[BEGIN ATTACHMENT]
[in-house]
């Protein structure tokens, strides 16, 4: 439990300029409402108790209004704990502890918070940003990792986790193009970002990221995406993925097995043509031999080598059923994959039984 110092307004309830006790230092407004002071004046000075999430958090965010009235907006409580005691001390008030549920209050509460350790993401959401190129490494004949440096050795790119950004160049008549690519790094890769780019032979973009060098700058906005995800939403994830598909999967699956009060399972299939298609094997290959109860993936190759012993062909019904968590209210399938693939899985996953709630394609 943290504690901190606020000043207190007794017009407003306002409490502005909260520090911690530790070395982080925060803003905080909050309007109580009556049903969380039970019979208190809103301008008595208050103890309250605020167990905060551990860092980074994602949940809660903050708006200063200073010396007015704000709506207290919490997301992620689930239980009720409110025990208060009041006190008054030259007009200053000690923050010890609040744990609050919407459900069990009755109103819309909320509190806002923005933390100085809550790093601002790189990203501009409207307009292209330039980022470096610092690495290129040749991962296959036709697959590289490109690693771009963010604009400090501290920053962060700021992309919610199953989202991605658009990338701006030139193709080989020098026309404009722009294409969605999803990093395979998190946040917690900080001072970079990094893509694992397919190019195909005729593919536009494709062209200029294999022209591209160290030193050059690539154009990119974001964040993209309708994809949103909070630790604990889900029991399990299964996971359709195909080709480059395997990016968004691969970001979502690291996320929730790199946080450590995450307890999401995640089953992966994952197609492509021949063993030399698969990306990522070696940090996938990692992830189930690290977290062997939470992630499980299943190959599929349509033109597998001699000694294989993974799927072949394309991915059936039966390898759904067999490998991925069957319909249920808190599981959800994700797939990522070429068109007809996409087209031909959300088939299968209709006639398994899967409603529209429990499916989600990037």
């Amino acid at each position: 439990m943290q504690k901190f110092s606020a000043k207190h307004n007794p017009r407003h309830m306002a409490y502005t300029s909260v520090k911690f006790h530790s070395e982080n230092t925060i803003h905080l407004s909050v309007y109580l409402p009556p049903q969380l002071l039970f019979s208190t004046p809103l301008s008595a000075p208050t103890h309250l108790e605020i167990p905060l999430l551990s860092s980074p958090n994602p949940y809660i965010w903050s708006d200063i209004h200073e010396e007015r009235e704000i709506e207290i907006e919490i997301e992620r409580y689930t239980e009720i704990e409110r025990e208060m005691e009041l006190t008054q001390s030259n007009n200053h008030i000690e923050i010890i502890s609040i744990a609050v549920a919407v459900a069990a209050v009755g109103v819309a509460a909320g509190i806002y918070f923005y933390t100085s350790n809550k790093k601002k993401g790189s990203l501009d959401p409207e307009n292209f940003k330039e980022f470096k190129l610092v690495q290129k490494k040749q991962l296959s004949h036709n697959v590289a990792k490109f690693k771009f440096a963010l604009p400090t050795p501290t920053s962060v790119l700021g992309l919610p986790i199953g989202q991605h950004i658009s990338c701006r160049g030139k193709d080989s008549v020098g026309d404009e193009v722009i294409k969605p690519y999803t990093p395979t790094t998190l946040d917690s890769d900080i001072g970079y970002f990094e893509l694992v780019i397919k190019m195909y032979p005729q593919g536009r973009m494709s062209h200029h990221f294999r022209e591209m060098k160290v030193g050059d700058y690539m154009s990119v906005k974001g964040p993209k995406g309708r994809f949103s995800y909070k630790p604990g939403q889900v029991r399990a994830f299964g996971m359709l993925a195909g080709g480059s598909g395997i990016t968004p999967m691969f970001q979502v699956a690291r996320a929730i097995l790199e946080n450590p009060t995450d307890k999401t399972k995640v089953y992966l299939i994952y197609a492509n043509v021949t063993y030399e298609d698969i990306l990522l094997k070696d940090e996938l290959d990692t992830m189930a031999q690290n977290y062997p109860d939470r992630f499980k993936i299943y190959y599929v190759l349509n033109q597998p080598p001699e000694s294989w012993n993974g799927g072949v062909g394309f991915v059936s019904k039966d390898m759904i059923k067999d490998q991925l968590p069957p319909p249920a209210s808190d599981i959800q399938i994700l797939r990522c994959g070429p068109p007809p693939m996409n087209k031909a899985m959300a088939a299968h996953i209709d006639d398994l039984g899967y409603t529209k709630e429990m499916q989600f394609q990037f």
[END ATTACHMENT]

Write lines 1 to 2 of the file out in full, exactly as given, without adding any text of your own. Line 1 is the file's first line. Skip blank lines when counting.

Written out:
[in-house]
């Protein structure tokens, strides 16, 4: 439990300029409402108790209004704990502890918070940003990792986790193009970002990221995406993925097995043509031999080598059923994959039984 110092307004309830006790230092407004002071004046000075999430958090965010009235907006409580005691001390008030549920209050509460350790993401959401190129490494004949440096050795790119950004160049008549690519790094890769780019032979973009060098700058906005995800939403994830598909999967699956009060399972299939298609094997290959109860993936190759012993062909019904968590209210399938693939899985996953709630394609 943290504690901190606020000043207190007794017009407003306002409490502005909260520090911690530790070395982080925060803003905080909050309007109580009556049903969380039970019979208190809103301008008595208050103890309250605020167990905060551990860092980074994602949940809660903050708006200063200073010396007015704000709506207290919490997301992620689930239980009720409110025990208060009041006190008054030259007009200053000690923050010890609040744990609050919407459900069990009755109103819309909320509190806002923005933390100085809550790093601002790189990203501009409207307009292209330039980022470096610092690495290129040749991962296959036709697959590289490109690693771009963010604009400090501290920053962060700021992309919610199953989202991605658009990338701006030139193709080989020098026309404009722009294409969605999803990093395979998190946040917690900080001072970079990094893509694992397919190019195909005729593919536009494709062209200029294999022209591209160290030193050059690539154009990119974001964040993209309708994809949103909070630790604990889900029991399990299964996971359709195909080709480059395997990016968004691969970001979502690291996320929730790199946080450590995450307890999401995640089953992966994952197609492509021949063993030399698969990306990522070696940090996938990692992830189930690290977290062997939470992630499980299943190959599929349509033109597998001699000694294989993974799927072949394309991915059936039966390898759904067999490998991925069957319909249920808190599981959800994700797939990522070429068109007809996409087209031909959300088939299968209709006639398994899967409603529209429990499916989600990037």